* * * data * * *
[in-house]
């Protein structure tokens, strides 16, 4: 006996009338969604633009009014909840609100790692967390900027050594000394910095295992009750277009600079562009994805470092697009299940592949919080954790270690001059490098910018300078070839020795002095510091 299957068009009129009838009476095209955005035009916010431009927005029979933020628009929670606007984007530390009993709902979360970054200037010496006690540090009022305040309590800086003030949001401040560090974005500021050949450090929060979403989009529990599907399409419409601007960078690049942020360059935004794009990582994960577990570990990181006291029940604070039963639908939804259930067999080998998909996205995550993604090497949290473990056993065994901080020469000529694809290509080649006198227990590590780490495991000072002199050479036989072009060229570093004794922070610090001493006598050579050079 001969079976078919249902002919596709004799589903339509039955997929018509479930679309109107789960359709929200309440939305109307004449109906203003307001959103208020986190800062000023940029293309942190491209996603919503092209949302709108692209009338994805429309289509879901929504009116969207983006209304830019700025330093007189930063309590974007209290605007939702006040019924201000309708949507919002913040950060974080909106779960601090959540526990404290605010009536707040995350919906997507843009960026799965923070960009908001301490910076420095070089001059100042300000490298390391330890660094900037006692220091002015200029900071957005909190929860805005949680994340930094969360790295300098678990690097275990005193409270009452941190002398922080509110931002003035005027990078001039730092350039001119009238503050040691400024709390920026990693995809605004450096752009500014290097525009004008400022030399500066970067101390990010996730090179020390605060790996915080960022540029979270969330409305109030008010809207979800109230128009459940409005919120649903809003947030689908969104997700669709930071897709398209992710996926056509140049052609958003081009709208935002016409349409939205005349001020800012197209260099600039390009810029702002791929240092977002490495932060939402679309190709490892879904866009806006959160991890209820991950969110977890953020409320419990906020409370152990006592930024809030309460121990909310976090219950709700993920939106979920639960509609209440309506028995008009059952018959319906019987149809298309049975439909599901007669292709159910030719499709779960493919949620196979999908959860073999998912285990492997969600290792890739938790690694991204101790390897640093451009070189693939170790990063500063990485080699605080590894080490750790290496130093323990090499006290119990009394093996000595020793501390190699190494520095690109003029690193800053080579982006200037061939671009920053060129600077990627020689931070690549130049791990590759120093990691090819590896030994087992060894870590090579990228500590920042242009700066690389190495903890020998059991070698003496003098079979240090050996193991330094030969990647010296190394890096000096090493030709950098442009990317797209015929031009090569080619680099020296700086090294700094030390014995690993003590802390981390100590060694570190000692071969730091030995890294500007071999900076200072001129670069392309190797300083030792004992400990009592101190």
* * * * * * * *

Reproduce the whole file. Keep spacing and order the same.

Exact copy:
[in-house]
């Protein structure tokens, strides 16, 4: 006996009338969604633009009014909840609100790692967390900027050594000394910095295992009750277009600079562009994805470092697009299940592949919080954790270690001059490098910018300078070839020795002095510091 299957068009009129009838009476095209955005035009916010431009927005029979933020628009929670606007984007530390009993709902979360970054200037010496006690540090009022305040309590800086003030949001401040560090974005500021050949450090929060979403989009529990599907399409419409601007960078690049942020360059935004794009990582994960577990570990990181006291029940604070039963639908939804259930067999080998998909996205995550993604090497949290473990056993065994901080020469000529694809290509080649006198227990590590780490495991000072002199050479036989072009060229570093004794922070610090001493006598050579050079 001969079976078919249902002919596709004799589903339509039955997929018509479930679309109107789960359709929200309440939305109307004449109906203003307001959103208020986190800062000023940029293309942190491209996603919503092209949302709108692209009338994805429309289509879901929504009116969207983006209304830019700025330093007189930063309590974007209290605007939702006040019924201000309708949507919002913040950060974080909106779960601090959540526990404290605010009536707040995350919906997507843009960026799965923070960009908001301490910076420095070089001059100042300000490298390391330890660094900037006692220091002015200029900071957005909190929860805005949680994340930094969360790295300098678990690097275990005193409270009452941190002398922080509110931002003035005027990078001039730092350039001119009238503050040691400024709390920026990693995809605004450096752009500014290097525009004008400022030399500066970067101390990010996730090179020390605060790996915080960022540029979270969330409305109030008010809207979800109230128009459940409005919120649903809003947030689908969104997700669709930071897709398209992710996926056509140049052609958003081009709208935002016409349409939205005349001020800012197209260099600039390009810029702002791929240092977002490495932060939402679309190709490892879904866009806006959160991890209820991950969110977890953020409320419990906020409370152990006592930024809030309460121990909310976090219950709700993920939106979920639960509609209440309506028995008009059952018959319906019987149809298309049975439909599901007669292709159910030719499709779960493919949620196979999908959860073999998912285990492997969600290792890739938790690694991204101790390897640093451009070189693939170790990063500063990485080699605080590894080490750790290496130093323990090499006290119990009394093996000595020793501390190699190494520095690109003029690193800053080579982006200037061939671009920053060129600077990627020689931070690549130049791990590759120093990691090819590896030994087992060894870590090579990228500590920042242009700066690389190495903890020998059991070698003496003098079979240090050996193991330094030969990647010296190394890096000096090493030709950098442009990317797209015929031009090569080619680099020296700086090294700094030390014995690993003590802390981390100590060694570190000692071969730091030995890294500007071999900076200072001129670069392309190797300083030792004992400990009592101190």